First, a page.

The Guardian’s online dating website has suffered some manner of data breach, with user information getting spilled and subsequently used in targeted spam emails of a sexually explicit nature.
Users of the Guardian Soulmates website have reportedly received spam messages which include details drawn from their site profiles, and according to one user who spoke to the BBC, the emails “directly [referenced] information that could only have come from the Soulmates database”.
Apparently, said user – who is employed in the IT arena – contacted The Guardian newspaper regarding the incident last November, and received a reply confirming the data leak late last month.
A spokeswoman for the Soulmates site told the Beeb that only email addresses and user IDs had actually been exposed, but that this information allowed malicious parties to dig up further details on members by finding and combing through their online profiles (which are public).
The data was leaked thanks to ‘human error’, the publisher of the newspaper noted, and it wasn’t the fault of a Guardian employee, but rather a third-party technology provider.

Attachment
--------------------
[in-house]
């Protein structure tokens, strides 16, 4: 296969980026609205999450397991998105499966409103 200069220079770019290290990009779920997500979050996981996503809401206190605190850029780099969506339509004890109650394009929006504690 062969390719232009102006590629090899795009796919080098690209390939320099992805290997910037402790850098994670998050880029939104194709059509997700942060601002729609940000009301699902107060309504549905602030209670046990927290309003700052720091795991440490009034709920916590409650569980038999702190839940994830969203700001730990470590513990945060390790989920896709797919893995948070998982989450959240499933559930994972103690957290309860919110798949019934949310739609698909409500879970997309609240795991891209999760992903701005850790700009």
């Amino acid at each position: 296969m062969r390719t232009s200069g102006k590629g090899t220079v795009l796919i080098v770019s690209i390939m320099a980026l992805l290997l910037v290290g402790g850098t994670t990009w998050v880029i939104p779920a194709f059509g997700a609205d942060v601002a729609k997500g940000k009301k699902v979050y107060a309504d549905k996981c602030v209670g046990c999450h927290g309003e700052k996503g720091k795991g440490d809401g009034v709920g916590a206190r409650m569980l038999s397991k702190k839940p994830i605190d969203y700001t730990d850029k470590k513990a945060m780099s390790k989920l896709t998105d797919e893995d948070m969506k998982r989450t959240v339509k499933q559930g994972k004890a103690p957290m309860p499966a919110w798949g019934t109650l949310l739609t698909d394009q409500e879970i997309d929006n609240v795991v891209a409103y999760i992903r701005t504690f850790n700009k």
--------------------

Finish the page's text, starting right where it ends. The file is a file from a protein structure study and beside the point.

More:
No more details were supplied about the source of the data spillage, but The Guardian confirmed that the problem no longer exists, as you would hope.
Soulmates is a dating service that folks can sign up for worldwide, and one of its selling points is privacy and moderation policies that ‘mean you and your data are safe’. Not so much in this case.
The Guardian has apologized to anyone affected – apparently the site has received 27 messages from users who have had their email addresses exposed, but there may be considerably more folks hit (or who will be hit) by the issue – and said that it was reviewing its use of third-party suppliers.
The sad truth is that data breaches are far from a surprise these days, with one coming after another without much batting of eyelids involved anymore. Last month we witnessed a huge breach at Wonga (a payday loan outfit) in the UK which affected almost a quarter of a million customers.
You can certainly take steps to guard your personal data against hackers to some extent, but if you’re using services on the internet, then there’s not much you can do if their security – or a related third-party working with the firm – is lax.